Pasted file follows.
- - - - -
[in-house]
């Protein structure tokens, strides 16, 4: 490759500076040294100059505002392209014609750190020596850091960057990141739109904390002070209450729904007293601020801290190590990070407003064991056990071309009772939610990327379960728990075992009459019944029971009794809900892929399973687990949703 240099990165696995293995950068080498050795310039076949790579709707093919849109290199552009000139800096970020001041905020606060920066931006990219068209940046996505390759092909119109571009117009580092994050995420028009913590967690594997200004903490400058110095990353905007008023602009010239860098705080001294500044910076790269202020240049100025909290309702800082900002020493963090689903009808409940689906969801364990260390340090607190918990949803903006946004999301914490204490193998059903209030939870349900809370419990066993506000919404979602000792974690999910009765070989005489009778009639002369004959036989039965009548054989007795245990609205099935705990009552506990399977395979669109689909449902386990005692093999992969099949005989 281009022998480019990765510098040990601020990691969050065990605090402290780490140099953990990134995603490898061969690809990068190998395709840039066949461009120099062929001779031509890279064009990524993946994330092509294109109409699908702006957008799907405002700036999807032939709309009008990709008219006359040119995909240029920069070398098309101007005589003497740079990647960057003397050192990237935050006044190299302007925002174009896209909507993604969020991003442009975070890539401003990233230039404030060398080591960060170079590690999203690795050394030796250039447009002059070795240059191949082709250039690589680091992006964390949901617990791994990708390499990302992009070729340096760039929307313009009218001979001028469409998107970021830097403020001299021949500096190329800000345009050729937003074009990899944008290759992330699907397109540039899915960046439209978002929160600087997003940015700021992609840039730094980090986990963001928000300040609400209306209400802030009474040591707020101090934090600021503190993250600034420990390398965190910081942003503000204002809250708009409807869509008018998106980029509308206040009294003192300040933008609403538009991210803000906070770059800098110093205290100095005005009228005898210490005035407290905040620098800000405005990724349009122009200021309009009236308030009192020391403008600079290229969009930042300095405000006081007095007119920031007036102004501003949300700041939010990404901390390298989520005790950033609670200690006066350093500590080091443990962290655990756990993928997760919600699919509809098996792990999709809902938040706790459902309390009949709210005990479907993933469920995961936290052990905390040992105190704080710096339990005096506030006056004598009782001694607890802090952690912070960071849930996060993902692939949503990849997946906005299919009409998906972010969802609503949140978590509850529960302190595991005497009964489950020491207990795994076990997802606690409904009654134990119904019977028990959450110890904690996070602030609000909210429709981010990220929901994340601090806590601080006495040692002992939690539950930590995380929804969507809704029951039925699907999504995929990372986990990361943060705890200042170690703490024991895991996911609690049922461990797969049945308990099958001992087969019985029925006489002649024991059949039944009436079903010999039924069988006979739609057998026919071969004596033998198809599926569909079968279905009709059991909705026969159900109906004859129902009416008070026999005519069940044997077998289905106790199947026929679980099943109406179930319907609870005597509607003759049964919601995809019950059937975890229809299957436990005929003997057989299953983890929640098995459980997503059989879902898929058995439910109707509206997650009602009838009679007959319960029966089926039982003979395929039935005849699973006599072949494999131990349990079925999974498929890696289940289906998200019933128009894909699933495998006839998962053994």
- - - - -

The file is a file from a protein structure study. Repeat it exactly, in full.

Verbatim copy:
[in-house]
């Protein structure tokens, strides 16, 4: 490759500076040294100059505002392209014609750190020596850091960057990141739109904390002070209450729904007293601020801290190590990070407003064991056990071309009772939610990327379960728990075992009459019944029971009794809900892929399973687990949703 240099990165696995293995950068080498050795310039076949790579709707093919849109290199552009000139800096970020001041905020606060920066931006990219068209940046996505390759092909119109571009117009580092994050995420028009913590967690594997200004903490400058110095990353905007008023602009010239860098705080001294500044910076790269202020240049100025909290309702800082900002020493963090689903009808409940689906969801364990260390340090607190918990949803903006946004999301914490204490193998059903209030939870349900809370419990066993506000919404979602000792974690999910009765070989005489009778009639002369004959036989039965009548054989007795245990609205099935705990009552506990399977395979669109689909449902386990005692093999992969099949005989 281009022998480019990765510098040990601020990691969050065990605090402290780490140099953990990134995603490898061969690809990068190998395709840039066949461009120099062929001779031509890279064009990524993946994330092509294109109409699908702006957008799907405002700036999807032939709309009008990709008219006359040119995909240029920069070398098309101007005589003497740079990647960057003397050192990237935050006044190299302007925002174009896209909507993604969020991003442009975070890539401003990233230039404030060398080591960060170079590690999203690795050394030796250039447009002059070795240059191949082709250039690589680091992006964390949901617990791994990708390499990302992009070729340096760039929307313009009218001979001028469409998107970021830097403020001299021949500096190329800000345009050729937003074009990899944008290759992330699907397109540039899915960046439209978002929160600087997003940015700021992609840039730094980090986990963001928000300040609400209306209400802030009474040591707020101090934090600021503190993250600034420990390398965190910081942003503000204002809250708009409807869509008018998106980029509308206040009294003192300040933008609403538009991210803000906070770059800098110093205290100095005005009228005898210490005035407290905040620098800000405005990724349009122009200021309009009236308030009192020391403008600079290229969009930042300095405000006081007095007119920031007036102004501003949300700041939010990404901390390298989520005790950033609670200690006066350093500590080091443990962290655990756990993928997760919600699919509809098996792990999709809902938040706790459902309390009949709210005990479907993933469920995961936290052990905390040992105190704080710096339990005096506030006056004598009782001694607890802090952690912070960071849930996060993902692939949503990849997946906005299919009409998906972010969802609503949140978590509850529960302190595991005497009964489950020491207990795994076990997802606690409904009654134990119904019977028990959450110890904690996070602030609000909210429709981010990220929901994340601090806590601080006495040692002992939690539950930590995380929804969507809704029951039925699907999504995929990372986990990361943060705890200042170690703490024991895991996911609690049922461990797969049945308990099958001992087969019985029925006489002649024991059949039944009436079903010999039924069988006979739609057998026919071969004596033998198809599926569909079968279905009709059991909705026969159900109906004859129902009416008070026999005519069940044997077998289905106790199947026929679980099943109406179930319907609870005597509607003759049964919601995809019950059937975890229809299957436990005929003997057989299953983890929640098995459980997503059989879902898929058995439910109707509206997650009602009838009679007959319960029966089926039982003979395929039935005849699973006599072949494999131990349990079925999974498929890696289940289906998200019933128009894909699933495998006839998962053994």